Paul Gallagher was my 10th grade English teacher.
The class was Major American Authors.
I learned the single most important life lesson in this classroom and it had NOTHING to do with literature. He said…
“You spend one-third of your life at your job. Half of your waking hours are spent working. If you don’t like your job how can you possibly like your life?”You spend one-third of your life at your job. Half of your waking hours are spent working. If you don’t like your job how can you possibly like your life? Click To Tweet
This hit me hard and I used it to help me make decisions about employment for most of my adult life.
While I can openly admit that I have not always had the best job ever, I have had way more good jobs and good employers than not. I’m blessed with a strong Yankee work ethic and that has made connecting positively with those who sign my paycheck fairly easy. Overall, my experiences have been pretty great.
That stretch of good work ended abruptly a few years ago and somehow I stepped from one crappy job right into another one and felt more trapped than I dare try to intimate to you. Two employers over a three year window of time that seriously made my life m-i-s-e-r-a-b-l-e. All the while I was building a business on the side AND trying to stick to a strict diet to heal my autoimmune disease. It was a horrible roller coaster ride for a while and I kept telling myself it was just for the short term “because the money was good” for one of the jobs and the other allowed me to make enough money in 25-30 hours a week allowing me more time to build my business.
The Zen person buried deep inside me rationalizes it all with “I somehow needed that experience in order to grow.” The wise ass in me calls bullshit—on myself. Either way, shitty jobs did not add in positive ways to my overall health and quality of life. The sucked a LOT of good out of me on a daily basis.
In hindsight was I smart enough to look at both as learning opportunities?
Do I wish I could have gotten that lesson in an easier way? Again, YES!
The overall cost to me emotionally and physically was not worth the increased cash flow. My doctor told me flat out that I couldn’t eat my way out of Hashimoto’s with the amount of stress I was inflicting on my body. He was right. It substantially slowed down my autoimmune recovery.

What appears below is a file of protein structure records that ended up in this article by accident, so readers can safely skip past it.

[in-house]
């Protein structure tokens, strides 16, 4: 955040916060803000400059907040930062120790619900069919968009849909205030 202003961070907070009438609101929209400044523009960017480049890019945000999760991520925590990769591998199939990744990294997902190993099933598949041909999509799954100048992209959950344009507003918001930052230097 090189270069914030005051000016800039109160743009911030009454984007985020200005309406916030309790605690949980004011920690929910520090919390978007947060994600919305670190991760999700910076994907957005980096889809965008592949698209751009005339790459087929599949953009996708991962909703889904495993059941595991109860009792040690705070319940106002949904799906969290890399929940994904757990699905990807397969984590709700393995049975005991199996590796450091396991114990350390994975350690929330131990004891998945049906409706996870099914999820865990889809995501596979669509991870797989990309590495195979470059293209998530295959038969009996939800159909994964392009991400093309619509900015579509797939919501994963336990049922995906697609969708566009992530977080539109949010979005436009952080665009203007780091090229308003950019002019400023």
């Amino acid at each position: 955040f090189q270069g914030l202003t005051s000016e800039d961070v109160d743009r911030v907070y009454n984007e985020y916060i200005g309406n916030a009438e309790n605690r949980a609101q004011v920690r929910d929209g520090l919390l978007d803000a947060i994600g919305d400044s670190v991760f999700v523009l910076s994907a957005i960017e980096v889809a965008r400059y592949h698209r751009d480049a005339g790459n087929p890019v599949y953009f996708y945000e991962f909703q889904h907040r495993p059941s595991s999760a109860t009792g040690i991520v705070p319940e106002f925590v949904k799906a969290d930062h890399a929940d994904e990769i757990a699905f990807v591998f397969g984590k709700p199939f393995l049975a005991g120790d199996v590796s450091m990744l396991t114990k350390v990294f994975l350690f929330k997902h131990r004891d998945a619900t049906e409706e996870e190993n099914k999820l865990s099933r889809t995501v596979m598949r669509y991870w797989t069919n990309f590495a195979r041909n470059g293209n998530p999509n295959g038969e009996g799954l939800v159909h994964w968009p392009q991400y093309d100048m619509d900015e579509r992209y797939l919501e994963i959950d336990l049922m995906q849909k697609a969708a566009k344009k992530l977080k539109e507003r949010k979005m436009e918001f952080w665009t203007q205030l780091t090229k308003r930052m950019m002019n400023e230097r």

You can’t eat your way out of an autoimmune disease. Stress is also making you very sick.
Stress does some really weird shit to your hormones and adrenal glands and should NOT be taken lightly. Remember, stress is our body’s natural protective mechanism to help us in times of high risk. For many of us our jobs (and/or our lifestyle in general) keep those mechanisms ON all day every day all the while our chemical floodgates are open wide while the body dumps fight or flight chemicals into the bloodstream for extended periods of time.
You don’t have to be a rocket scientist to realize that this can’t be good for you. Negative outcomes of constant stress range from elevated heart rate, increased blood pressure, emotional problems, lowered immune response, sleep problems, consumption of crappy “comfort” foods….the list is long.
Let’s just talk about the food aspect for a second, okay?
Stress encourages us to make less than desirable food choices because…
- “I’ve earned it”
- “I’ve had a rough day”
- “I need something good in my life today”
- “I’m so stressed out, I need to relax”
- “I need this drink to unwind.”
When me make bad food (drug and/or alcohol) choices and then feel crappy afterwards, beating ourselves up for doing so thereby increasing our stress and frequently tosses in a little depression just for good measure.
Do you see the cycle here?
Our Employment and Our Health are Inextricably Mixed
If you have a job you hate and are wondering why you feel shitty all the time and your life is a hot mess, maybe you might want to reconsider your job situation.
I KNOW, I KNOW, I KNOW how hard it can be to find the strength and energy required to land a new job, but the ripple effect a crappy one has on our lives is huge.
People tell me all the time how “hard it is to stay healthy.” If you are coming home from a crappy job and eating and drinking your way out of your stress and depression it’s not going to be just hard to stay healthy, it’s going to be impossible.
Today’s newsletter is intended to do one thing and one thing only.
It’s intended to shine a light on a subject we frequently overlook and as the root cause for our inability to maintain good health and relationships.
What you do matters.
Is your j-o-b sabotaging the l-i-f-e you want?
If so, do the work necessary to find one that supports the overall lifestyle you crave then make it so.
Because really…if you don’t like your job, how can you possibly like your life?